In Poppies of Iraq, Brigette Finkakly tells the story of her childhood in Mosul, Iraq during the political turmoil of the 1960s and 70s. After her family emigrates to France, she watches as the rise of Saddam Hussein and the accompanying upheaval impact her family. As she reflects on her home country today, Finkakly mixes personal narrative, historical context, and cultural information into a thoughtful, if somewhat fragmented, narrative.
Toward the end of Poppies of Iraq, Findakly remarks that she loved the moments when her family was together, and Poppies of Iraq’s strength lies in those family stories. Woven with historical context, Findakly’s family stories reveal the impact of the political unrest and cultural differences on people’s lives and freedom. Poppies of Iraq reveals these details in a quiet and reflective way; it is definitely a work to read carefully because it can be easy to miss the significance of the individual stories.
Although the personal narrative sections are solid, Poppies of Iraq has excess material that does not consistently contribute to the narrative. Throughout the book, there are brief interludes that reveal cultural facts about Iraq. For example, one section explains that sometimes relatives will give a sterile family member a baby to raise—a fact that has no real bearing on the narrative. Although the random cultural facts are usually interesting, they break up the story’s flow and prevent a real narrative arc from forming.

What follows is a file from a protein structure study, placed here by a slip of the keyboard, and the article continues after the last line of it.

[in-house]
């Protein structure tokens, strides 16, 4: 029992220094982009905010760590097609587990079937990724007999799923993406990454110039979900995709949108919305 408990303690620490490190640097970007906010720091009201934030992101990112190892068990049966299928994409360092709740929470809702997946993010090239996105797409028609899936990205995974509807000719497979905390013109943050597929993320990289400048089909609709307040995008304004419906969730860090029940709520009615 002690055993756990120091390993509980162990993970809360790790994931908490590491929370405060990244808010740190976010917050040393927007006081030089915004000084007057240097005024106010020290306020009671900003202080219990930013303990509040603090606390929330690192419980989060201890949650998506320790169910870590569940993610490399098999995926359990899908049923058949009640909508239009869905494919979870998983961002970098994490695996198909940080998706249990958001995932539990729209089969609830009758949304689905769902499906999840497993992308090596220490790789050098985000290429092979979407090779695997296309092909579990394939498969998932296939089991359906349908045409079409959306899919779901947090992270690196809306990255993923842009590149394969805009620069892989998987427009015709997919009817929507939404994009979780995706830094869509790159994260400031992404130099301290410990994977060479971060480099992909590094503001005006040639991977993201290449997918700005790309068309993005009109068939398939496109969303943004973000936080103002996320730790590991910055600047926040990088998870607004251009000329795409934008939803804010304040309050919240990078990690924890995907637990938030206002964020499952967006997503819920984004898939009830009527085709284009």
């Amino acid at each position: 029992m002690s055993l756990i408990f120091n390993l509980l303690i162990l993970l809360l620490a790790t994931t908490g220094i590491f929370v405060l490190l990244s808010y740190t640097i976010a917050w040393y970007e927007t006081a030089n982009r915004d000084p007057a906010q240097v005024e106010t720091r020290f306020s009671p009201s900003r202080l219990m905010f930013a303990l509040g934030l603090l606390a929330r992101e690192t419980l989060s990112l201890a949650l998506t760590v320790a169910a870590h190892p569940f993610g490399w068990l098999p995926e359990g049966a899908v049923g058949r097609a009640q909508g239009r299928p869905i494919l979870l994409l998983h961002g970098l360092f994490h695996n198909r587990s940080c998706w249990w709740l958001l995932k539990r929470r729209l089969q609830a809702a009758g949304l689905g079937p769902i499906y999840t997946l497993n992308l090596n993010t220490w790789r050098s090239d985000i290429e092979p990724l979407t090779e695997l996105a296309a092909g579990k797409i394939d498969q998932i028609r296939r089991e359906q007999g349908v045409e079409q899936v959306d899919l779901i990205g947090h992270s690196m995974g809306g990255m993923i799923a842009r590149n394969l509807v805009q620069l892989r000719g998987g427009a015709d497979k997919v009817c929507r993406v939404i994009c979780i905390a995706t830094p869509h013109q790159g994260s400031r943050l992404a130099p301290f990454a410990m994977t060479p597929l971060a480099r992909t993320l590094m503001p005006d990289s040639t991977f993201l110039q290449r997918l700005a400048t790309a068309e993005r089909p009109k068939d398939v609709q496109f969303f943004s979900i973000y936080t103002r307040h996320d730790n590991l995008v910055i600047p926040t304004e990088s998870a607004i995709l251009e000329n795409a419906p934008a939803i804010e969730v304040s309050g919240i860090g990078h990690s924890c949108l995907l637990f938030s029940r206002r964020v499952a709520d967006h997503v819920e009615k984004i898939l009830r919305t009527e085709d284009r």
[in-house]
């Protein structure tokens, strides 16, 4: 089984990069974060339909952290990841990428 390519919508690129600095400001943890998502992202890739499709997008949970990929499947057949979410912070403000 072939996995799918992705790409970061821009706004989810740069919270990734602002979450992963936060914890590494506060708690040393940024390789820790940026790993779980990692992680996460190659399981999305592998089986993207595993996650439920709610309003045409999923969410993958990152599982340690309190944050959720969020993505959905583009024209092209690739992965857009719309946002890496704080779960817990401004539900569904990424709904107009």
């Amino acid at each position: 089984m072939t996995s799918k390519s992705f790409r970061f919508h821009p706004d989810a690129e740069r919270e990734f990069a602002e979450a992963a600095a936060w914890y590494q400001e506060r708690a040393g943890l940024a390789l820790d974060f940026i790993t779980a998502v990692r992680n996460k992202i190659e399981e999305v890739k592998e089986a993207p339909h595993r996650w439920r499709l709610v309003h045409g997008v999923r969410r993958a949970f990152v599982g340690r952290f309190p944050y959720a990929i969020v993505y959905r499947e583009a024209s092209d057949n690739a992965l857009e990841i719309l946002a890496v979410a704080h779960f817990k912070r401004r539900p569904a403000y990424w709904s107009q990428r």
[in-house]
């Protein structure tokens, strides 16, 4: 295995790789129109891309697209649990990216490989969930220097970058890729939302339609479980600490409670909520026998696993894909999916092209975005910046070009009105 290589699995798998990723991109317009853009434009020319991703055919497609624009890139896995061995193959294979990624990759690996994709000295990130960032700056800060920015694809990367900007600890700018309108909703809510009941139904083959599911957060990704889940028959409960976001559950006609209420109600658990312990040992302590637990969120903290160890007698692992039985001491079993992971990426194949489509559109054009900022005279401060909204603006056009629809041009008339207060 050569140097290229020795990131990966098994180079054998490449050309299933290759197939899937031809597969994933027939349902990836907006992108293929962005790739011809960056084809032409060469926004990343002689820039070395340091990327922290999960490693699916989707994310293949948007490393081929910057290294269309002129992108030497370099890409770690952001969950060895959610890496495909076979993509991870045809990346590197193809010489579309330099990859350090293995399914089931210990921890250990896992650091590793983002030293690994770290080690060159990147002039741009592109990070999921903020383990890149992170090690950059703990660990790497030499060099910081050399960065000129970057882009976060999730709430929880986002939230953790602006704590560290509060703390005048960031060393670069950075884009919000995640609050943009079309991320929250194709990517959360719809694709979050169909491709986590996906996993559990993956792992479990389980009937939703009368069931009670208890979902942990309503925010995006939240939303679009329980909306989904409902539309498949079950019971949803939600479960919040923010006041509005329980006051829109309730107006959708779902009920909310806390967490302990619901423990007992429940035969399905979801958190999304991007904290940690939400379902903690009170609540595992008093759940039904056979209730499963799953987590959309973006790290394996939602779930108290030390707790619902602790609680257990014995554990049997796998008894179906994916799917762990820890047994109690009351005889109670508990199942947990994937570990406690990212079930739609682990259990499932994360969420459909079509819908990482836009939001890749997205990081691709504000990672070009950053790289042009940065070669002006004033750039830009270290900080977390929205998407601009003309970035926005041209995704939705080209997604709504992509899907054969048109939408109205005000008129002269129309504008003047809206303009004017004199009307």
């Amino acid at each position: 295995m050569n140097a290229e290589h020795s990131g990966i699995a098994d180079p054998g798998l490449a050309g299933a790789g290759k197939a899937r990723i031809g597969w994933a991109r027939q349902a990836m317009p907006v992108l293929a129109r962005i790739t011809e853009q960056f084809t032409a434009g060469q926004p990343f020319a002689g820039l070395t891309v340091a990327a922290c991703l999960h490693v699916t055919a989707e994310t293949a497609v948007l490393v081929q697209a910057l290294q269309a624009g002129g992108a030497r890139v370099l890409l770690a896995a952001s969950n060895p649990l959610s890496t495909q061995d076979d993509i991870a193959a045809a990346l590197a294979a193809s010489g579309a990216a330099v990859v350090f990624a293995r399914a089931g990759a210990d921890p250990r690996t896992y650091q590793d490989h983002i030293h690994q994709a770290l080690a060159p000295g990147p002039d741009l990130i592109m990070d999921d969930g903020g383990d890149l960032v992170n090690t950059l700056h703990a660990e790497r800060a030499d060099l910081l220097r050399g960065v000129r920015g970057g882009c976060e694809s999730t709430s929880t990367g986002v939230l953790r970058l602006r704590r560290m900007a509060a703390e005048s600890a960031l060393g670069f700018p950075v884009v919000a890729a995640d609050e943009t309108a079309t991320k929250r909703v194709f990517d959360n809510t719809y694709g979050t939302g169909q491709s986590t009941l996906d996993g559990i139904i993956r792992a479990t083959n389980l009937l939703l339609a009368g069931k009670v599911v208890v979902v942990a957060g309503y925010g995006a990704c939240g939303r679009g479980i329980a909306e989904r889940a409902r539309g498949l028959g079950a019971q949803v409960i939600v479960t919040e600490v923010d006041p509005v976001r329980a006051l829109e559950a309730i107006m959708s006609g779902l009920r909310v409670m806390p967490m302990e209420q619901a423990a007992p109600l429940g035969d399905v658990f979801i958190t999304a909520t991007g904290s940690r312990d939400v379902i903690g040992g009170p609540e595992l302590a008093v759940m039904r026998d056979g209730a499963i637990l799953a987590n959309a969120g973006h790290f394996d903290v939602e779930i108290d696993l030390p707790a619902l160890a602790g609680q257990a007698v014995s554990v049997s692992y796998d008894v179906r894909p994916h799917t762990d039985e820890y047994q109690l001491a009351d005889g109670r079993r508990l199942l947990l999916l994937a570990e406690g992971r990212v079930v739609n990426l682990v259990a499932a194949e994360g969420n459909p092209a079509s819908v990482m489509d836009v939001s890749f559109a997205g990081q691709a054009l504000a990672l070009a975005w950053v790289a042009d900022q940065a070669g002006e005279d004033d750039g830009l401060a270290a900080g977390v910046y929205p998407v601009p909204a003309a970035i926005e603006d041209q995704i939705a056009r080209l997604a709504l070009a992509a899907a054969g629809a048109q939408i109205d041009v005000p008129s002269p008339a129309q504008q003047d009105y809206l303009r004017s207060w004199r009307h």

Lewis Trondheim’s simple artwork effectively conveys the narrative. Trondheim eschews traditional panels, and the illustrations are arranged fluidly on the page with corresponding text above. Due to the book’s small size, the simple illustrations work well, and Findakly’s flat, soft colors enhance the narrative’s quiet tone.The book also includes some small photographs of Findakly’s family. It is possible to distinguish major characters, but a lack of captions and poor image quality prevents consistent identification or comprehension of the images. This review is based on an advance copy, so it is possible that the photographs will be clearer in the final version.
It is difficult to pinpoint an age range for Poppies of Iraq: there is no particularly questionable content, but the narrative’s fragmented structure and some of the cultural and historical references—which aren’t always full clarified—lead the reviewer to believe that adult audiences would be most likely to enjoy this work. Poppies of Iraq may especially interest readers who enjoyed works such as Marjane Satrape’s Persepolis or Zeina Abirached’s Game of Swallows—both of which focus on the authors’ lives in the Middle East.
Poppies of Iraq
by Brigette Findakly Lewis Trondheim
Art by Lewis Trondheim
Drawn & Quarterly, 2017